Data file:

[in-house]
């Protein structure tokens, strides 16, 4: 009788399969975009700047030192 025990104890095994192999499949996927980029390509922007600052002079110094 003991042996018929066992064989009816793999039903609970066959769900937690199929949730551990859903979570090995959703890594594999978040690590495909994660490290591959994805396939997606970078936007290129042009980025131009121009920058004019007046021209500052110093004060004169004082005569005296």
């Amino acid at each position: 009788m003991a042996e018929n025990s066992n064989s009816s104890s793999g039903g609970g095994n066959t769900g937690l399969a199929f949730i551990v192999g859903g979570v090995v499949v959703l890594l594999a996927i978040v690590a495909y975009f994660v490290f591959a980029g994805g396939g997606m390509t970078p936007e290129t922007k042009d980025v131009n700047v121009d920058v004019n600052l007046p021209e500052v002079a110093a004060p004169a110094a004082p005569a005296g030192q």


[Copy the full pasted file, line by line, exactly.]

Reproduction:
[in-house]
């Protein structure tokens, strides 16, 4: 009788399969975009700047030192 025990104890095994192999499949996927980029390509922007600052002079110094 003991042996018929066992064989009816793999039903609970066959769900937690199929949730551990859903979570090995959703890594594999978040690590495909994660490290591959994805396939997606970078936007290129042009980025131009121009920058004019007046021209500052110093004060004169004082005569005296």
């Amino acid at each position: 009788m003991a042996e018929n025990s066992n064989s009816s104890s793999g039903g609970g095994n066959t769900g937690l399969a199929f949730i551990v192999g859903g979570v090995v499949v959703l890594l594999a996927i978040v690590a495909y975009f994660v490290f591959a980029g994805g396939g997606m390509t970078p936007e290129t922007k042009d980025v131009n700047v121009d920058v004019n600052l007046p021209e500052v002079a110093a004060p004169a110094a004082p005569a005296g030192q």